This three day seminar provides a complete overview of the HBM eDAQ and eDAQlite hardware along with its TCE setup software. On day one, attendees become familiar with the various hardware layers and their functions as well as proper communication methods. We examine “trouble shooting” techniques to understand how to deal with potential problems that may be encountered in the field.
Although the existing user may be aware of some of the fundamentals of the eDAQ, days two and three are designed to introduce advanced features that many standard users are not aware of. These days cover all aspects of the eDAQ’s functionality with a start-to-finish approach. If attendees are going to use their system for data logging, this seminar will show them how to start taking advantage of the array of tools that are available to them including triggers, digital input/output configuration, calculated channels, data modes, and integrated video. We introduce some of the intricacies of the eDAQ along with the processing capabilities that set it aside from any other system. Tools such as real-time data processing, data reduction by statistical means and cyclic identification will be covered to help the user gain confidence that their test setup is optimized.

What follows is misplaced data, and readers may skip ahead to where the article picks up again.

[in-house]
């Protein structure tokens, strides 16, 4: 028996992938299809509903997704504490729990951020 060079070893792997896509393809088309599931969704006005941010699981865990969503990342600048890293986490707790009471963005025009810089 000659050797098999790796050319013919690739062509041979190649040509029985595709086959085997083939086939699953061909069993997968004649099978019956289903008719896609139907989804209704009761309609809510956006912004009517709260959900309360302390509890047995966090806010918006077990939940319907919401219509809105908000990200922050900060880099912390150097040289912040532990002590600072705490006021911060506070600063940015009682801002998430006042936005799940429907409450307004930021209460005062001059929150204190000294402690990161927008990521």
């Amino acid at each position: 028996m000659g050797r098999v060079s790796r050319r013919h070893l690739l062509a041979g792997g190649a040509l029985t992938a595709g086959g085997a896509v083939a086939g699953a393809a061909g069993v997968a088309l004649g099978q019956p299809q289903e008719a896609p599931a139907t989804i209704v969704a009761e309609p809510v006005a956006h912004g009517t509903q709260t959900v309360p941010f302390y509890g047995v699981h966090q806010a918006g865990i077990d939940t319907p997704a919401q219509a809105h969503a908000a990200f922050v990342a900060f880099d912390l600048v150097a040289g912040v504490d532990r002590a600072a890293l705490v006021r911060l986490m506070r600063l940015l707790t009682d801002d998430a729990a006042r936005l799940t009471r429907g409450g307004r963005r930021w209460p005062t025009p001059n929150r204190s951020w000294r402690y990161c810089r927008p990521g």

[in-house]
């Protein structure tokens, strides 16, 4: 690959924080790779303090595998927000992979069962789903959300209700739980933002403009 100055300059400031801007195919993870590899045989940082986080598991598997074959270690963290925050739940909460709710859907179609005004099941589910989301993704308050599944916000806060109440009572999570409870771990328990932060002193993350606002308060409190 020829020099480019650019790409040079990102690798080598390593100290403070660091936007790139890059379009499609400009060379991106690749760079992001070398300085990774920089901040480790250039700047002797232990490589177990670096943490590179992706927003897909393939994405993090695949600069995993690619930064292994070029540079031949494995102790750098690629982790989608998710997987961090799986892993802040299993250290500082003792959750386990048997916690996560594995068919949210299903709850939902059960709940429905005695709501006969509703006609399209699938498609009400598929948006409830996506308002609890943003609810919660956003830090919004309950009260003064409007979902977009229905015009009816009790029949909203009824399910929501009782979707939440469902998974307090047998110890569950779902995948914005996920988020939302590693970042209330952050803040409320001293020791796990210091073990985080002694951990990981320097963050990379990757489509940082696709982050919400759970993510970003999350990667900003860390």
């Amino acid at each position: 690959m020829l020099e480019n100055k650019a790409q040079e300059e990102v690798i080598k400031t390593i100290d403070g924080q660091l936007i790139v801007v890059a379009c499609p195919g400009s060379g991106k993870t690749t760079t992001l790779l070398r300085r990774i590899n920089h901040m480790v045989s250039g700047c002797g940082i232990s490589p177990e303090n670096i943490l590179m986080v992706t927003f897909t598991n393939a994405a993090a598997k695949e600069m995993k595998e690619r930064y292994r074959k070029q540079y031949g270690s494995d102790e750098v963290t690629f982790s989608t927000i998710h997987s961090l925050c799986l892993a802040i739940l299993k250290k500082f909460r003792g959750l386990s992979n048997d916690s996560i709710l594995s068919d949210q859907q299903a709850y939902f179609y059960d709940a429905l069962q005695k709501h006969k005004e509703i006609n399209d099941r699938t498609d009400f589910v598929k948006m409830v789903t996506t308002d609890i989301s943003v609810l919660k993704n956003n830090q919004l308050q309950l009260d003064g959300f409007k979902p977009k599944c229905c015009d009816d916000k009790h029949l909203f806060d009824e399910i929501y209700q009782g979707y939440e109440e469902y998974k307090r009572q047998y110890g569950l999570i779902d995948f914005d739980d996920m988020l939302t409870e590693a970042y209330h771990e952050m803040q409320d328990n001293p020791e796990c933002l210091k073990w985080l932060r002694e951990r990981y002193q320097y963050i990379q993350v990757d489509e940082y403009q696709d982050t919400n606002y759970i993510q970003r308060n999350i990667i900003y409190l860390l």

Additionally since most of technology involves on-board controller based communication, the attendees will cover the basics of CAN Bus Structure and how it can be implemented using the eDAQ.
Objective: The attendee will become familiar with the eDAQ, the communication methods it uses and key parameters associated with normal operation. They will gain a clear understanding of the eDAQ and its relationship and application to many transducer types. They will acquire insight into some of the “add on” capabilities of the eDAQ, such as GPS and CANbus. They will learn the capabilities of eDAQ beyond the “logger”. And they will become familiar with some of the methods that can be used to control the system. Upon completion, attendees understand why, how and when to use a variety of data collection formats and how they can be successfully applied to a real test environment.